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From: Andy Glew (glew_at_[hidden])
Date: 1999-07-26 18:53:12


Great minds think alike. I was not aware of Java's weak references,
but had concluded that there was a need for something like this,
and meant to push live_ptrs in this direction.
I don't consider them a substitute for garbage collection, however.

Note that live_ptrs (pointers that get nulled on deallocation of the
pointee, uncounted pointers, weak references) require a registration
system that points back to the pointers, while keepalive_ptrs
(reference counted pointers, strong references) can be implemented without a

Note that the term "keepalive_ptr" is more general than
"reference counted pointer", since the concepts of live_ptr
and keepalive_ptr could also be implemented with garbage
collection rather than reference counting.

Note that, if a registry is used for keepalive_ptr, that it eliminates
the need for a reference count. List/full/empty is the predicate
for deallocation. Some variant of this may actually lead to more
efficient parallel code: rather than mutexing a single reference count,
lacking a hardware parallel atomic fetch-and-increment,
parallel insert/delete on a parallel registry datastructure may be used.
However, the same efficiency is obtained by using multiple reference
counts hashed or randomized to reduce contention on mutex.

In general, you would only want to use a pointer registry for keepalive_ptrs
if there was some other reason that you wanted to reverse the pointers.

Which brings me to my main issue:

The registry for live_ptr is easily implemented as a list or map of (back) pointers
to live_ptrs. This allows you to go and zero these pointers on deallocation,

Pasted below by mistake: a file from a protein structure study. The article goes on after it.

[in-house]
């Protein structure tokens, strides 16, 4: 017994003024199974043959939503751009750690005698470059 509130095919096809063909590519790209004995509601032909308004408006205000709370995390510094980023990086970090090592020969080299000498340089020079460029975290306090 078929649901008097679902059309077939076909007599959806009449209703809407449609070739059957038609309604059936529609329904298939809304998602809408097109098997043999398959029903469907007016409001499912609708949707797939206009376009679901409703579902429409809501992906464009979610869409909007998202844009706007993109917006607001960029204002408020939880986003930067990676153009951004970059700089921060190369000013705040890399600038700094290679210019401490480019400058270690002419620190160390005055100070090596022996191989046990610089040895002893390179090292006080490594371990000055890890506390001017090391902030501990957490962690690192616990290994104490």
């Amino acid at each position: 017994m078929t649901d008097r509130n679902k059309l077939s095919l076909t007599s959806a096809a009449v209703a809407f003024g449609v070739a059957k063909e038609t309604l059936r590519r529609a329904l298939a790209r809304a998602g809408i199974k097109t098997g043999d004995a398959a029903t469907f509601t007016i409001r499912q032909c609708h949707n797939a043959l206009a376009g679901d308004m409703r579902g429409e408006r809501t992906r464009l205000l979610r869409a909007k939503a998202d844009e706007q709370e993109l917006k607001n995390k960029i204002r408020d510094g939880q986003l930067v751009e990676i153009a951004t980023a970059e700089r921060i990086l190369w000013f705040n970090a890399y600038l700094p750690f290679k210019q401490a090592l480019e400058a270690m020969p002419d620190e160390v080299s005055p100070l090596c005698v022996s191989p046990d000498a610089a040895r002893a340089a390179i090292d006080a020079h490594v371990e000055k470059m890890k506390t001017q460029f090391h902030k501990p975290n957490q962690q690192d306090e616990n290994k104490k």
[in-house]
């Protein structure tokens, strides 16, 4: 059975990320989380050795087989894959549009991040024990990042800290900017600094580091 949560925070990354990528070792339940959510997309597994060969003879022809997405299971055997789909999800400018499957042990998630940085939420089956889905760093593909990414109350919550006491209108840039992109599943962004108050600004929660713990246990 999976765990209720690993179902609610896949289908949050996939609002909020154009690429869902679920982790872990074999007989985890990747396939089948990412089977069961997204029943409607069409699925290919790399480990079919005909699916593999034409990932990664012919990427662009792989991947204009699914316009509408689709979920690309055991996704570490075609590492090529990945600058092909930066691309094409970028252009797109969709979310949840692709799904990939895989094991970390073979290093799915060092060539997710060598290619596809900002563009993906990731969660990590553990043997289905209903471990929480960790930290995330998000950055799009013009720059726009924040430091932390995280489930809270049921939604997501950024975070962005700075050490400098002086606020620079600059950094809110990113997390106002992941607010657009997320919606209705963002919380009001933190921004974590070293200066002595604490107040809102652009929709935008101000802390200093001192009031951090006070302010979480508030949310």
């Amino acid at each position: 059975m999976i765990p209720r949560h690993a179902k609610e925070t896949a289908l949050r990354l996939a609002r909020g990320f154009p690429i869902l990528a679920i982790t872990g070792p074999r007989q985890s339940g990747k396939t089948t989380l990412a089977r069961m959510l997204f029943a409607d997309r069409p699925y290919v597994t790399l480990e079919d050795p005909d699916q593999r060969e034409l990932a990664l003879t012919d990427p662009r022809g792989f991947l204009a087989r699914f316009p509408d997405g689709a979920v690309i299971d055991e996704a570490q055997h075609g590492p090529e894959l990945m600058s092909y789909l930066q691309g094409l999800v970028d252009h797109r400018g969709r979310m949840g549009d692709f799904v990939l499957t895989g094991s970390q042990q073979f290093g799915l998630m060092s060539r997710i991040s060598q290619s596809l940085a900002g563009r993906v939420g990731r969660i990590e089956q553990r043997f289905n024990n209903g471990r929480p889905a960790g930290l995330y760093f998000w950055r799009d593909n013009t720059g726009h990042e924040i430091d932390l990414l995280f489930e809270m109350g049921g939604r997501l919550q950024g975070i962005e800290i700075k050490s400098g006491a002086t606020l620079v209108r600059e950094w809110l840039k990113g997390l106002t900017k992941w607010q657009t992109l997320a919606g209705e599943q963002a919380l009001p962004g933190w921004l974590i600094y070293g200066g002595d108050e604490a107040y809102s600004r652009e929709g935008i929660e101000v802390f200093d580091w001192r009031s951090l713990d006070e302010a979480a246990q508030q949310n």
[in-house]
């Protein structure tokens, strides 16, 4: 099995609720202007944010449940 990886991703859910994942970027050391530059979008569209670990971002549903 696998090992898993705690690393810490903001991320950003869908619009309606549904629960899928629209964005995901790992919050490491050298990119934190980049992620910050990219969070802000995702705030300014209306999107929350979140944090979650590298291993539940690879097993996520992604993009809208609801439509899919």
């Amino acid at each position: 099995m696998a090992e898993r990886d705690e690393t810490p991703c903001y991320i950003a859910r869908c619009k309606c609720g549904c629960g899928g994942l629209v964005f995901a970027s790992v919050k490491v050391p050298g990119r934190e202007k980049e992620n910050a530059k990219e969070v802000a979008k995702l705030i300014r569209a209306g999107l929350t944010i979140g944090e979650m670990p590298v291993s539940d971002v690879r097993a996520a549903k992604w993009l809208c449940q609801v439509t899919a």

but not much else.

More generally, you want to obtain a back pointer to the object that contains
the live_ptr. E.g.

        template<class T> class regd_ptr {...};
        template<class T> class regd_ptee {
                typedef map< T* > registry_t;
                registry_t ptr_registry;

        template<class T> class live_ptr {...};
        template<class T> class live_ptee {
                typedef map< live_ptr<T>* > registry_t;
                registry_t ptr_registry;

        class foo_t {
                regd_ptr<bar> bar_rp;
                live_ptr<bar> bar_lp
        } Foo_Instance;

        class bar_t : public regd_ptee<T>, live_ptee<T> {
        } Bar_Instance;
What you want in general is for the backpointers for general pointer
registries to point to the object that encloses their reference. Or, equivalently,
you want to be able to obtain that object by walking up the class nestings.

Ideally, you would like a statement like

        Foo_Instance.bar_rp = &Bar_Instance;

to establish that. But, whereas the live pointer version

        Foo_Instance.bar_lp = &Bar_Instance;

has all of the information it needs, the regd_ptr version doesn't.

In LISP, Smalltalk or Java it is possible to walk the symbol or object tables
in order to figure out which objects enclose any particular reference.

In C++ it appears to be much harder. You can save that offset away during
construction of the enclosing object.

Or, you can do something like

        set_ptr_with_registered_backptr( Foo_Instance, bar_rp, Bar_Instance )

which extends to the 1:1 reversible structure

        set_ptr_with_backptr( Foo_Instance, bar_rp, Bar_Instance, foo_rp )

but I consider all of the above ugly.

Q: is there any syntactically pleasant way of acheiving the desired effect?

{Hmmm.... I suppose that yet another wrapper type could be defined
for which operator-> produces a tuple of (Object,Field) that can be passed around
wherever needed. Has anyone coded that up?}

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